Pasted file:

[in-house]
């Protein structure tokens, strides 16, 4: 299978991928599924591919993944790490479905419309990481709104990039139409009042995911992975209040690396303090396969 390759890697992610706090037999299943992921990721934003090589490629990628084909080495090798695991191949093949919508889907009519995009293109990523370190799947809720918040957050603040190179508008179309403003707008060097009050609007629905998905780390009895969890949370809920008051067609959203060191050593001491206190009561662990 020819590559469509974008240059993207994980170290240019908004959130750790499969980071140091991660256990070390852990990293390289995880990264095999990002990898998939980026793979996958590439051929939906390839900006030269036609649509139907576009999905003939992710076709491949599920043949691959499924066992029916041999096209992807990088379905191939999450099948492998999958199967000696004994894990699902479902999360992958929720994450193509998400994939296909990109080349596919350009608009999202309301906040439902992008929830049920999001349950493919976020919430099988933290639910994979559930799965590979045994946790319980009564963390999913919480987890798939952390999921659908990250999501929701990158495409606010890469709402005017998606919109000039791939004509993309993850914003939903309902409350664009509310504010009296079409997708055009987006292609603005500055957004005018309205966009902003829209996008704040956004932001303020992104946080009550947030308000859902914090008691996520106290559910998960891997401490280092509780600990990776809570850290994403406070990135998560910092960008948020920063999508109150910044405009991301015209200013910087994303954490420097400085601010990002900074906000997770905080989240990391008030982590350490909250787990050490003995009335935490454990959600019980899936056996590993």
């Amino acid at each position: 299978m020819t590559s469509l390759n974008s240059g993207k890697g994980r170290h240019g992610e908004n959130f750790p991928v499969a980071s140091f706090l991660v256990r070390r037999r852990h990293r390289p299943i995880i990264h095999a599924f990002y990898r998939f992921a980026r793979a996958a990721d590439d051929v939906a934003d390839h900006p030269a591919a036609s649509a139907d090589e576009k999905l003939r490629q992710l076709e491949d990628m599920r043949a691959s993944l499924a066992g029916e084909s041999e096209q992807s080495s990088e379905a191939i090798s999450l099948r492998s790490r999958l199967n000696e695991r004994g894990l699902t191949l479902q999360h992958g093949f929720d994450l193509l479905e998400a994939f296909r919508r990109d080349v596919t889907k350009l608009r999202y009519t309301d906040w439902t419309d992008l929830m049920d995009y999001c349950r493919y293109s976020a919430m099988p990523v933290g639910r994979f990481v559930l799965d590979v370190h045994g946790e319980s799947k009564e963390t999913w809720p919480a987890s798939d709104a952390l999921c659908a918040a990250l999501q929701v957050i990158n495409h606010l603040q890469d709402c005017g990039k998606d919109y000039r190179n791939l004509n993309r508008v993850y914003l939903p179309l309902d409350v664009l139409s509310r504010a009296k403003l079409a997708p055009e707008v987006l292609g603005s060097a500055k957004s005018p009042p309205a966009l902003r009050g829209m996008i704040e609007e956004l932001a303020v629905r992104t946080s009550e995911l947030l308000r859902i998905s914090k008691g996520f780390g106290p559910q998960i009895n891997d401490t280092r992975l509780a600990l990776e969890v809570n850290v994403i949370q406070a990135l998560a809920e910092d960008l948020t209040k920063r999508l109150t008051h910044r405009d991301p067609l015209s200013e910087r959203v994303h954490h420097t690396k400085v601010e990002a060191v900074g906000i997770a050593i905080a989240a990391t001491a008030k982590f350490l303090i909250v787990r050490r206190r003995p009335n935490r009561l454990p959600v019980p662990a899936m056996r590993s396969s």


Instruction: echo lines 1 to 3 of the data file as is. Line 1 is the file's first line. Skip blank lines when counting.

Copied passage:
[in-house]
């Protein structure tokens, strides 16, 4: 299978991928599924591919993944790490479905419309990481709104990039139409009042995911992975209040690396303090396969 390759890697992610706090037999299943992921990721934003090589490629990628084909080495090798695991191949093949919508889907009519995009293109990523370190799947809720918040957050603040190179508008179309403003707008060097009050609007629905998905780390009895969890949370809920008051067609959203060191050593001491206190009561662990 020819590559469509974008240059993207994980170290240019908004959130750790499969980071140091991660256990070390852990990293390289995880990264095999990002990898998939980026793979996958590439051929939906390839900006030269036609649509139907576009999905003939992710076709491949599920043949691959499924066992029916041999096209992807990088379905191939999450099948492998999958199967000696004994894990699902479902999360992958929720994450193509998400994939296909990109080349596919350009608009999202309301906040439902992008929830049920999001349950493919976020919430099988933290639910994979559930799965590979045994946790319980009564963390999913919480987890798939952390999921659908990250999501929701990158495409606010890469709402005017998606919109000039791939004509993309993850914003939903309902409350664009509310504010009296079409997708055009987006292609603005500055957004005018309205966009902003829209996008704040956004932001303020992104946080009550947030308000859902914090008691996520106290559910998960891997401490280092509780600990990776809570850290994403406070990135998560910092960008948020920063999508109150910044405009991301015209200013910087994303954490420097400085601010990002900074906000997770905080989240990391008030982590350490909250787990050490003995009335935490454990959600019980899936056996590993």
């Amino acid at each position: 299978m020819t590559s469509l390759n974008s240059g993207k890697g994980r170290h240019g992610e908004n959130f750790p991928v499969a980071s140091f706090l991660v256990r070390r037999r852990h990293r390289p299943i995880i990264h095999a599924f990002y990898r998939f992921a980026r793979a996958a990721d590439d051929v939906a934003d390839h900006p030269a591919a036609s649509a139907d090589e576009k999905l003939r490629q992710l076709e491949d990628m599920r043949a691959s993944l499924a066992g029916e084909s041999e096209q992807s080495s990088e379905a191939i090798s999450l099948r492998s790490r999958l199967n000696e695991r004994g894990l699902t191949l479902q999360h992958g093949f929720d994450l193509l479905e998400a994939f296909r919508r990109d080349v596919t889907k350009l608009r999202y009519t309301d906040w439902t419309d992008l929830m049920d995009y999001c349950r493919y293109s976020a919430m099988p990523v933290g639910r994979f990481v559930l799965d590979v370190h045994g946790e319980s799947k009564e963390t999913w809720p919480a987890s798939d709104a952390l999921c659908a918040a990250l999501q929701v957050i990158n495409h606010l603040q890469d709402c005017g990039k998606d919109y000039r190179n791939l004509n993309r508008v993850y914003l939903p179309l309902d409350v664009l139409s509310r504010a009296k403003l079409a997708p055009e707008v987006l292609g603005s060097a500055k957004s005018p009042p309205a966009l902003r009050g829209m996008i704040e609007e956004l932001a303020v629905r992104t946080s009550e995911l947030l308000r859902i998905s914090k008691g996520f780390g106290p559910q998960i009895n891997d401490t280092r992975l509780a600990l990776e969890v809570n850290v994403i949370q406070a990135l998560a809920e910092d960008l948020t209040k920063r999508l109150t008051h910044r405009d991301p067609l015209s200013e910087r959203v994303h954490h420097t690396k400085v601010e990002a060191v900074g906000i997770a050593i905080a989240a990391t001491a008030k982590f350490l303090i909250v787990r050490r206190r003995p009335n935490r009561l454990p959600v019980p662990a899936m056996r590993s396969s």